Monthly Archives: January 2013
Now that we have gotten this “Toronto thing” out of the way; let’s get this rural Ontario “thing” – wind turbines – out of the way. We want a moratorium and answers to our questions as to why so many people are being adversely affected. We will not accept replies that are condescending and dismissive.
Dr. Michael Nissenbaum, one of the authors of “Effects Of Industrial Wind Turbine Noise On Sleep And Health ,2012” – theMars Hill epidemiological study, says it best:
“If someone came into a doctor’s office and said they have chest pain and the physician said ‘It’s all in your head,’ without investigating, that would be the height of malpractice. It’s the same thing if patients are complaining of sleep disturbances and other ill effects, and off the top of your head you claim they’re making it up and it’s about the way the turbines look, especially when there’s a known, plausible mechanism for why people could be affected. There’s nothing magical about the effect that people are sleeping poorly due to the noise. There’s nothing difficult to understand or fantastical. Nothing stretches your belief.”
This whole issue has always been about ethics and what the application of the practical limits are of harm – i.e., what you can reasonably accept in the way of harm of the rural population.
I would hope that instead you will want to know why it is, despite the all the excuses of the wind industry and the MOE, that people still are being affected? Why are there increasing reports of vertigo and nausea with the latest projects?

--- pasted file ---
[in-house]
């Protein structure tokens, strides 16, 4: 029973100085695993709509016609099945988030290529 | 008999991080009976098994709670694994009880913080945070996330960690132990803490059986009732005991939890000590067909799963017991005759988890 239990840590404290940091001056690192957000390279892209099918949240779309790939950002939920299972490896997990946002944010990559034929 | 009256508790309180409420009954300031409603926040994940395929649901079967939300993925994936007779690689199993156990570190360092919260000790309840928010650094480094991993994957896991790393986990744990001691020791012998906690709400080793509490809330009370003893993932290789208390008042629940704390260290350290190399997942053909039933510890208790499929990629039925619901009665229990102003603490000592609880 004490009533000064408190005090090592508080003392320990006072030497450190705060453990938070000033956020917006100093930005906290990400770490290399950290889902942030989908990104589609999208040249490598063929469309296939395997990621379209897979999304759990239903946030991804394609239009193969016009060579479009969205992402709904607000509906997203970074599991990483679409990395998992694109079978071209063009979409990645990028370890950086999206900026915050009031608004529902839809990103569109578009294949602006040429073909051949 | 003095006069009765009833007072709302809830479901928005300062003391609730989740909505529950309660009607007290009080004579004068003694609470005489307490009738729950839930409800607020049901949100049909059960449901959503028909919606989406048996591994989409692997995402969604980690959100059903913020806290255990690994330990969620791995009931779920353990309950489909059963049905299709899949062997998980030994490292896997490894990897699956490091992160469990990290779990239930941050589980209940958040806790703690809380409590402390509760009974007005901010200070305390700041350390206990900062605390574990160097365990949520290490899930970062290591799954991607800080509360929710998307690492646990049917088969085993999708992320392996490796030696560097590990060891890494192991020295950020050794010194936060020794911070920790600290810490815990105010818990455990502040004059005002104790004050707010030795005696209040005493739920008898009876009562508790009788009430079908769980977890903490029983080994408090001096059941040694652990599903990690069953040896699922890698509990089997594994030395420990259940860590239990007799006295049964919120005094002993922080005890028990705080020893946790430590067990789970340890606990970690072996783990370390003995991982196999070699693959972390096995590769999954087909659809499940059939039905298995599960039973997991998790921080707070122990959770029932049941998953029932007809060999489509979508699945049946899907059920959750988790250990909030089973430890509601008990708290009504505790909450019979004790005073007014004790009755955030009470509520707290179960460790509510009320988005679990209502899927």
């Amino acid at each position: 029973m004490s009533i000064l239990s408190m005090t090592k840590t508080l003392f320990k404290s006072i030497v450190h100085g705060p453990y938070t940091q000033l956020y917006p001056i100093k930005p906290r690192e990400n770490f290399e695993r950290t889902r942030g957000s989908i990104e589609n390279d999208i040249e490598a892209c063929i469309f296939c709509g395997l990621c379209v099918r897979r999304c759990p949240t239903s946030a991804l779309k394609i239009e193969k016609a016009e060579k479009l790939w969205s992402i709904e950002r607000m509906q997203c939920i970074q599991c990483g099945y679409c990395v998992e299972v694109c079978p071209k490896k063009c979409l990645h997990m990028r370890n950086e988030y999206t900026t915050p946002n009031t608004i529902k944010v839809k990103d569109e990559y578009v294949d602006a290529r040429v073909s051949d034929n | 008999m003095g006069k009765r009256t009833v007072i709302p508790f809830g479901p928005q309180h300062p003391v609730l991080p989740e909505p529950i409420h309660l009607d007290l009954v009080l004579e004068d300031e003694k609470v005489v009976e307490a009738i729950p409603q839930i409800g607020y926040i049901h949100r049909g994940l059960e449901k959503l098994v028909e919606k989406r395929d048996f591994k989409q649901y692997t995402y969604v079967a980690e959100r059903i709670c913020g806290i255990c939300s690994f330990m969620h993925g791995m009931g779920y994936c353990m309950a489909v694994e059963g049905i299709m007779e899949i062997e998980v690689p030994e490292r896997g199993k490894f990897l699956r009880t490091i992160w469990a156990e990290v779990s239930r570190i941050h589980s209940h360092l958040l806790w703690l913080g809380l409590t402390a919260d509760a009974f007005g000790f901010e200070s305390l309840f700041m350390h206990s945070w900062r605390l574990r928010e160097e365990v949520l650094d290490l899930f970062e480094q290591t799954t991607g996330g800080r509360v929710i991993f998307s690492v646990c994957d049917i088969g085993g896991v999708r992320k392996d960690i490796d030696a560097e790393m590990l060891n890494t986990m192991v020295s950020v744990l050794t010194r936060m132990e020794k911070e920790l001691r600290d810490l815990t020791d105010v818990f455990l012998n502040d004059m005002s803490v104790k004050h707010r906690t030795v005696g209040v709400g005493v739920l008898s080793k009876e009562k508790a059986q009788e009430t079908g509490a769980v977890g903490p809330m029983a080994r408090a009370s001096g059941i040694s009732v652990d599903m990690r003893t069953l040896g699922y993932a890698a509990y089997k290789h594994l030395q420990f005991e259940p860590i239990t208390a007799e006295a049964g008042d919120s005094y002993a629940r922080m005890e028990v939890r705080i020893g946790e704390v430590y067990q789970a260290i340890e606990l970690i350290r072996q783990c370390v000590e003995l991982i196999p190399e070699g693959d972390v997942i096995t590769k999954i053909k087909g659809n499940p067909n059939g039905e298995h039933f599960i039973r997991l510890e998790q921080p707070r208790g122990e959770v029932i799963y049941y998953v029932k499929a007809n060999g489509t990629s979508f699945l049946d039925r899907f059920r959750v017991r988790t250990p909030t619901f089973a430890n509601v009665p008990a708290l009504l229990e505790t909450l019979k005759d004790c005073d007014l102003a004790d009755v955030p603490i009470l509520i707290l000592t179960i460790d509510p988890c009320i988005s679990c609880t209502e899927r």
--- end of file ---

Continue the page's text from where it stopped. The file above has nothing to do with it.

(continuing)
The first step to getting those answers is a moratorium on construction of projects. That would be a real show of understanding and respect for rural Ontario.
And, instead of becoming the Minister of Agriculture, you should create and head a new Ministry, “The Ministry of Ethics” to oversee the other ministries.
We need a Minister to protect us from the Ministers.
London Free Press
You just missed it; you’re five minutes late”.
I had just got out of the car and hurried over to the nearest person standing along the gravel roadside, anxiously asking what had happened.
Looking a mile across the snow drifted field we could see the dismembered cottonwood tree, and vaguely, a branch hanging in the air with what appeared to be the bald eagle nest embedded in it. Dammit, we had driven two hours to get to the site, hoping we had a chance of arriving before they went too far with the chainsaw, but pessimistically prepared our thoughts for being too late.
“It could be ugly by the time we get there…”, I had surmised over my shoulder to Muriel, who was riding in the back as my dad made tracks down to Haldimand County that early January morning.
The police had blocked the road leading to the tree and the nest, informing locals they would be charged with trespassing if they drove in, so onlookers had watched the limb come loose from the road.